6. 6. Review of SRI Results, 2003-05: <ul><li>Bangladesh – IRRI-funded evaluation (N=1,073) </li></ul><ul><li>Cambodia – GTZ evaluation (N=500); CEDAC evaluation of long-term SRI users (N=120) </li></ul><ul><li>China – China Agricultural University (N=82) </li></ul><ul><li>India – ANGRAU (N=1,525), TNAU (N=100), IWMI-India (N=110) </li></ul><ul><li>Indonesia – Nippon Koei evaluation (N=1,849) </li></ul><ul><li>Nepal – DADO Morang record-keeping (N=412) </li></ul><ul><li>Sri Lanka – IWMI evaluation (N=120) </li></ul><ul><li>Vietnam – farmer field school reporting (N=60) </li></ul>
  7. 7. 128% 25% 44% 52% 11 studies, 8 countries 412% 24% 40% 84% INDO-NESIA Total Area = 1,363 ha N = 1,849 The largest study was in Increase in Net Income Cost Reduction Water-Saving Yield Increase AVER-AGE
  8. 8. Eastern Indonesia --- Nippon Koei Irrigation Project 2004
  9. 9. Two Different Paradigms of Production <ul><li>GREEN REVOLUTION strategy: </li></ul><ul><li>(a) Change the genetic potential of plants, and </li></ul><ul><li>(b) Increase the use of external inputs -- more water, fertilizer, insecticides, etc. </li></ul><ul><li>SRI (AGROECOLOGY) changes the way that plants, soil, water and nutrients are managed to </li></ul><ul><ul><li>(a) Promote the growth of root systems and </li></ul></ul><ul><ul><li>(b) Increase the abundance and diversity of soil organisms to better enlist their benefits </li></ul></ul><ul><li>These produce bigger/better PHENOTYPES </li></ul>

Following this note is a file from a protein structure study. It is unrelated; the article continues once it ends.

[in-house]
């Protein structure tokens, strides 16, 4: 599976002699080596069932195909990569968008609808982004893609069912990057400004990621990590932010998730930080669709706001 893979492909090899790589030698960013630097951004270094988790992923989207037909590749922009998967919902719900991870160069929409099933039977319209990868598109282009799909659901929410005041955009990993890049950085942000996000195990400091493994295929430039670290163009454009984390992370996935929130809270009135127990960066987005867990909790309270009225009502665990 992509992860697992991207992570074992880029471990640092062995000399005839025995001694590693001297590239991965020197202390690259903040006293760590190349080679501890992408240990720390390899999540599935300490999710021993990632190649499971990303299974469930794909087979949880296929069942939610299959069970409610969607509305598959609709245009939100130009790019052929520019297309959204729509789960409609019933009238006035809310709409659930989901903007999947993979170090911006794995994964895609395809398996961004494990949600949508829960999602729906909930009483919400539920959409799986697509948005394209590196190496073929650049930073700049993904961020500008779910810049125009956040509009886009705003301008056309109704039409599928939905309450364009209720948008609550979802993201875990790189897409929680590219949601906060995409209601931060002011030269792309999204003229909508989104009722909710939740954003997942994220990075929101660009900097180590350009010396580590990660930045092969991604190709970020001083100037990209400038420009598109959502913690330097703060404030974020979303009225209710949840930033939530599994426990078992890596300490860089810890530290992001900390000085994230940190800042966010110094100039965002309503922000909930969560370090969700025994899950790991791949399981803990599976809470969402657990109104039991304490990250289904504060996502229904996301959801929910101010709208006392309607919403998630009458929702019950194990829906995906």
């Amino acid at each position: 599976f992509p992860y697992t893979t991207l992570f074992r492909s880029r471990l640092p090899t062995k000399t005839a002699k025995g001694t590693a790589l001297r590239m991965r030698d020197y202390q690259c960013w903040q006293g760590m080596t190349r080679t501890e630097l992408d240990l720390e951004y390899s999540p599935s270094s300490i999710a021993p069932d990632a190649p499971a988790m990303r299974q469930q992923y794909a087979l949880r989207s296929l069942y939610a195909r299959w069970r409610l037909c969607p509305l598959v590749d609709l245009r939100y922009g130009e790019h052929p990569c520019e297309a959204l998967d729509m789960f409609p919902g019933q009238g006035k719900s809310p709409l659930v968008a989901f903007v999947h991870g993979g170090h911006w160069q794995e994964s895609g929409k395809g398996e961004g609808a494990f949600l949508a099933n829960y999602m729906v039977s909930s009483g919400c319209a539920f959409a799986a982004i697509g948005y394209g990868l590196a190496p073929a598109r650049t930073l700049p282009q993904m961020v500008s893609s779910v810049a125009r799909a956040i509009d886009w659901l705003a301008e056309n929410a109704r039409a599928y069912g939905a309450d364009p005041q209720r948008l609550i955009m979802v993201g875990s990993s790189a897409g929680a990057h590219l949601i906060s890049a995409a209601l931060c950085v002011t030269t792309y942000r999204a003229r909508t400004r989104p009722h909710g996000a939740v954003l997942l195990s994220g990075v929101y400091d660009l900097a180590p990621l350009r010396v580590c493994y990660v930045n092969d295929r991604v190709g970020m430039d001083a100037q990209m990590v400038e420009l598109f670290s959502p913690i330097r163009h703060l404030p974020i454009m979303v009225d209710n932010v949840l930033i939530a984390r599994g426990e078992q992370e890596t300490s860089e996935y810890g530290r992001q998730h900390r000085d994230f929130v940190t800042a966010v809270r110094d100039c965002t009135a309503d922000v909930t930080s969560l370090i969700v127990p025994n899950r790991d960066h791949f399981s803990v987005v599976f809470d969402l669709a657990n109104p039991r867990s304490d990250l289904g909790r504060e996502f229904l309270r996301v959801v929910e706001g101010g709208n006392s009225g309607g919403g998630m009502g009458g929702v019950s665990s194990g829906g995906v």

10. 10. Ms. Im Sarim, Cambodia, with rice plant grown from a single seed, using SRI methods and traditional variety -- yield of 6.72 t/ha
  11. 11. Morang District, Nepal - 2005
  12. 12. Mahto Oraon, Malai village, Gumla district, Jharkhand state, India -- Khandagiri (110-day variety) with 65 tillers, grown as ‘rainfed’ SRI rice
  13. 13. FFS farmer in D ông Trù village, Hanoi Province, Vietnam, 2005
  14. 14. 47.9% 34.7% “ Non-Flooding Rice Farming Technology in Irrigated Paddy Field” Dr. Tao Longxing, China National Rice Research Institute, 2004
  15. 15. Linear regression relationship between N uptake and grain yield for SRI and conventional methods using QUESTS model (Barison, 2002)
  16. 16. COST OF CULTIVATION PER HA. (TNAU STUDY, N=100) COST SAVING in SRI system vs. conventional system = Rs. 2,369 ( 11 % ) 19,060 21,429 167.5 222.5 85.5 52 2 2 8.5 9.5 Total 3,500 3,500 75 75 12.5 12.5 - - 1 1 Harvesting 660 660 2 2 2 2 - - - - Plant Protection 240 300 - - 6 7.5 - - - - Irrigation 1,520 3,200 - 80 38 - - - - - Weeding 3,200 2,400 75 55 5 5 - - - - Transplanting 7,254 7,254 10 10 7 7 - - - - Manures & Fertilizers 2,005 2,005 - - 12 12 2 2 7.5 7.5 Main Field Preparation 681 2,110 5.5 0.5 3 6 - - - 1 Nursery Preparation SRI Conv. SRI Conv. SRI Conv SRI Con SRI Conv. Cost (Rs.) Women’s Labour @ Rs. 40 / man-day Men’s Labour @ Rs. 40 / man-day Bullock pair @ Rs. 200 / hr Tractor hours @ Rs. 150 / hr Practices